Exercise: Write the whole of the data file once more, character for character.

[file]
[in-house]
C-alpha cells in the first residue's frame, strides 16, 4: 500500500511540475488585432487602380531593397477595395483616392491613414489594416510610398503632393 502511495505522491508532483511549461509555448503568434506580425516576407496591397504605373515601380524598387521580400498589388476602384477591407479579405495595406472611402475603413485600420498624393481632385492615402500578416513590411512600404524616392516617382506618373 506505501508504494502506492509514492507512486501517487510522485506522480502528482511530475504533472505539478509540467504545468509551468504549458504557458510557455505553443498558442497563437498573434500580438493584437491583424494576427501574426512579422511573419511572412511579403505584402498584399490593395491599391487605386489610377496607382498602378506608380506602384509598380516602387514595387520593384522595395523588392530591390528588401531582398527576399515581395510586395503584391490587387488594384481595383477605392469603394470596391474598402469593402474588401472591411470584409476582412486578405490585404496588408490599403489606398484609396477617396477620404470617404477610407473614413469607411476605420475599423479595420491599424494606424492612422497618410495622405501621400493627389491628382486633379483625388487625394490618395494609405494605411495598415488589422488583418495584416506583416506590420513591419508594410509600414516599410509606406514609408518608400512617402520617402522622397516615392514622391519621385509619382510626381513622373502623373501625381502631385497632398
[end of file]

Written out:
[in-house]
C-alpha cells in the first residue's frame, strides 16, 4: 500500500511540475488585432487602380531593397477595395483616392491613414489594416510610398503632393 502511495505522491508532483511549461509555448503568434506580425516576407496591397504605373515601380524598387521580400498589388476602384477591407479579405495595406472611402475603413485600420498624393481632385492615402500578416513590411512600404524616392516617382506618373 506505501508504494502506492509514492507512486501517487510522485506522480502528482511530475504533472505539478509540467504545468509551468504549458504557458510557455505553443498558442497563437498573434500580438493584437491583424494576427501574426512579422511573419511572412511579403505584402498584399490593395491599391487605386489610377496607382498602378506608380506602384509598380516602387514595387520593384522595395523588392530591390528588401531582398527576399515581395510586395503584391490587387488594384481595383477605392469603394470596391474598402469593402474588401472591411470584409476582412486578405490585404496588408490599403489606398484609396477617396477620404470617404477610407473614413469607411476605420475599423479595420491599424494606424492612422497618410495622405501621400493627389491628382486633379483625388487625394490618395494609405494605411495598415488589422488583418495584416506583416506590420513591419508594410509600414516599410509606406514609408518608400512617402520617402522622397516615392514622391519621385509619382510626381513622373502623373501625381502631385497632398